On top of this, as governments shift spending towards the health and economic responses to the pandemic, education budgets are likely to come under extreme pressure. Our analysis estimates a potential education financing gap in low- and middle-income countries by the end of 2021 of $77 billion.
The world must act now to protect education. Drawing on global programme evidence – from Colombia to Bangladesh, and Ethiopia to Lebanon – this report sets out the action needed to keep education alive, prepare for school reopening, and to build back better. Because at the heart of the global recovery effort from the pandemic must be every child’s right to learn. ||10/09/2020||3MB|
|101 Games for Children||101 Games and Activities for Children With Autism, Asperger’s and Sensory Processing Disorders- A Book by Tara Delaney was translated into Georgian by Children and Youth National Center with the financial support of the US Embassy in Georgia. The book is designed for parents and practitioners to promote the notion and practice of LEARNING THROUGH PLAY - one of the best ways for children with autism, Asperger's, and sensory processing disorders to learn is through play. Children improve their motor skills, language skills, and social skills by moving their bodies and interacting with their environment.
„101 თამაში და აქტივობა აუტიზმის, ასპერგერის სინდრომისა და სენსორული ინტეგრაციის დარღვევის მქონე ბავშვებისათვის“- ტარა დელეინის სახელმძღვანელო ,,101 თამაში და აქტივობა აუტიზმის, ასპერგერის სინდრომისა და სენსორული ინტეგრაციის დარღვევის მქონე ბავშვებისათვის“, საქართველოში აშშ-ის საელჩოს დაფინანსებითა და სსიპ „ ბავშვთა და ახალგაზრდობის ეროვნული ცენტრის მხარდაჭერით, საგამომცემლო სახლმა „დედანმა“ გამოსცა.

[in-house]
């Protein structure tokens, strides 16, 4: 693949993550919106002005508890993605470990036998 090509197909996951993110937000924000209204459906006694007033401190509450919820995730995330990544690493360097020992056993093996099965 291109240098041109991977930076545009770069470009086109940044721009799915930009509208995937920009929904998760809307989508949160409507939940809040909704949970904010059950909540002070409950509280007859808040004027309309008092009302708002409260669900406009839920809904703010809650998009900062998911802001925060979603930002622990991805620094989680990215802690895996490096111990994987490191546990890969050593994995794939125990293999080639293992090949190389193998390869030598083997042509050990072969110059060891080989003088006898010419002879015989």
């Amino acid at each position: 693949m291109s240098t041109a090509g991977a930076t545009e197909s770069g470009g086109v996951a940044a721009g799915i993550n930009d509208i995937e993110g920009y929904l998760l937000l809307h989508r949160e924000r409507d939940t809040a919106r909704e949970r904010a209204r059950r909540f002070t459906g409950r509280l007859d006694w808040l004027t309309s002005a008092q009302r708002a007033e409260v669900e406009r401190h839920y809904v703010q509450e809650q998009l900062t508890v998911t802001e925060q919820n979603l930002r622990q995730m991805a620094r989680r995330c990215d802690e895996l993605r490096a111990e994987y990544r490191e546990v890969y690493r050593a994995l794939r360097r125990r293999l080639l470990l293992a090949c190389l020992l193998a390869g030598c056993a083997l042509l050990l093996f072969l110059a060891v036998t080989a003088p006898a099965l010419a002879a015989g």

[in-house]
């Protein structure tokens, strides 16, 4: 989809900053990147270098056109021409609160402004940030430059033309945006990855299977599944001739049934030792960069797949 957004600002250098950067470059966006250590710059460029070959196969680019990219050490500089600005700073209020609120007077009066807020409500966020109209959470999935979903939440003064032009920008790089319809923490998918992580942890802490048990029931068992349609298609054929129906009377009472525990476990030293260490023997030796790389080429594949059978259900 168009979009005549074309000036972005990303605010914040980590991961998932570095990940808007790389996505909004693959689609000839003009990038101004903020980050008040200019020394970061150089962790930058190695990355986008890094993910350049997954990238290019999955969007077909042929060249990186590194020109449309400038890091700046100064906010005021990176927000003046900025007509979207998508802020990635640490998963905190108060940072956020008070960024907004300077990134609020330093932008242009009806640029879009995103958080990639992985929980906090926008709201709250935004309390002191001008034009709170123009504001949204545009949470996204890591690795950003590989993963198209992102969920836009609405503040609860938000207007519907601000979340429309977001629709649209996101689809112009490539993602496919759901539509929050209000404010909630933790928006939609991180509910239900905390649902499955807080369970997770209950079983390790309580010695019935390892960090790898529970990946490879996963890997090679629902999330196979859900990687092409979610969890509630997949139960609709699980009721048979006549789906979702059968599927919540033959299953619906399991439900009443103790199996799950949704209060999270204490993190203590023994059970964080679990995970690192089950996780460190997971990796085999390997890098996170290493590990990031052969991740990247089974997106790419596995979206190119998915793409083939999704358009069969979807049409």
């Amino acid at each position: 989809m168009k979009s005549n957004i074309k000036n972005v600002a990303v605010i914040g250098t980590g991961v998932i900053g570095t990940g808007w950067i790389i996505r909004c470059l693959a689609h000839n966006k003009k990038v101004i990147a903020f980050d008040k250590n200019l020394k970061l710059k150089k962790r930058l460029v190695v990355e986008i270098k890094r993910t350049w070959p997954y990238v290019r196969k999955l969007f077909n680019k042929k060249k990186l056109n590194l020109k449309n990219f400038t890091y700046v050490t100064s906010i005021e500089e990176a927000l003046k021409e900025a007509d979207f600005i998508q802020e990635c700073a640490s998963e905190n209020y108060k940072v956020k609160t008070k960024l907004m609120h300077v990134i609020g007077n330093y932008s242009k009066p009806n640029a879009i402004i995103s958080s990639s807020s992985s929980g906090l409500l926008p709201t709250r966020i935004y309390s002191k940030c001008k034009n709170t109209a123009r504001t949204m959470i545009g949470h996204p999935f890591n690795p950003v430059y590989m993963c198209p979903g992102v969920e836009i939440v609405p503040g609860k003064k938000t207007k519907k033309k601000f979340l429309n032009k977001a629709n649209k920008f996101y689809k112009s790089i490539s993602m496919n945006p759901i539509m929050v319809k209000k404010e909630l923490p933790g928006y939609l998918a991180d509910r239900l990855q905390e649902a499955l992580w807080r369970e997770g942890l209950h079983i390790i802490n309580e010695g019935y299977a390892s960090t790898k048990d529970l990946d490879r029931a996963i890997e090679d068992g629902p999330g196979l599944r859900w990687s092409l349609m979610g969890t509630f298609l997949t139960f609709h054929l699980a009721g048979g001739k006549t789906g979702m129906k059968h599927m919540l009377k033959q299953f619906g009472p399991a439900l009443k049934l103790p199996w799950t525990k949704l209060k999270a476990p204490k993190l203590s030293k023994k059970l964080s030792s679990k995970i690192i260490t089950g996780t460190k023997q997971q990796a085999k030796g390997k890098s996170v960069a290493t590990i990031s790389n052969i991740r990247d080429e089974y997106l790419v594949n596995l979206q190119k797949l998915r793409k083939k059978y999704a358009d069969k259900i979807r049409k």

ბავშვთა და ახალგაზრდობის ეროვნული ცენტრი/Children and Youth National Center||25/03/2022||3MB|
|Global Girlhood Report||2020 was supposed to be a once-in-a-generation opportunity for women and girls. The year when governments, businesses, organisations and individuals who believe in equal treatment for all people were going to develop a five-year plan for how to work together to accelerate progress for gender equality, in celebration of the 25th anniversary of the Beijing Declaration and Platform for Action. Then COVID-19 struck. Now, 2020 risks being a year of irreversible setbacks and lost progress for girls. Unless the world acts fast and decisively, the impact on girls’ futures – and on all our futures – will be devastating.
Even before the COVID-19 crisis hit, progress for girls on some issues was under threat. While girls’ health, nutrition and access to education have improved over the last 25 years, even before the pandemic hit, progress to end child marriage and reduce adolescent pregnancy had slowed to a halt. Now, with reports of gender-based violence increasing across the world, it is estimated that 9.7 million children may never return to school post‑COVID. And with the number of children living in poverty estimated to climb by around 100 million, for girls today, gender equality feels further from reach than ever.||02/10/2020||3MB|
|Protect a Generation Report||Home/Resources/Protect a Generation Report
PROTECT A GENERATION REPORT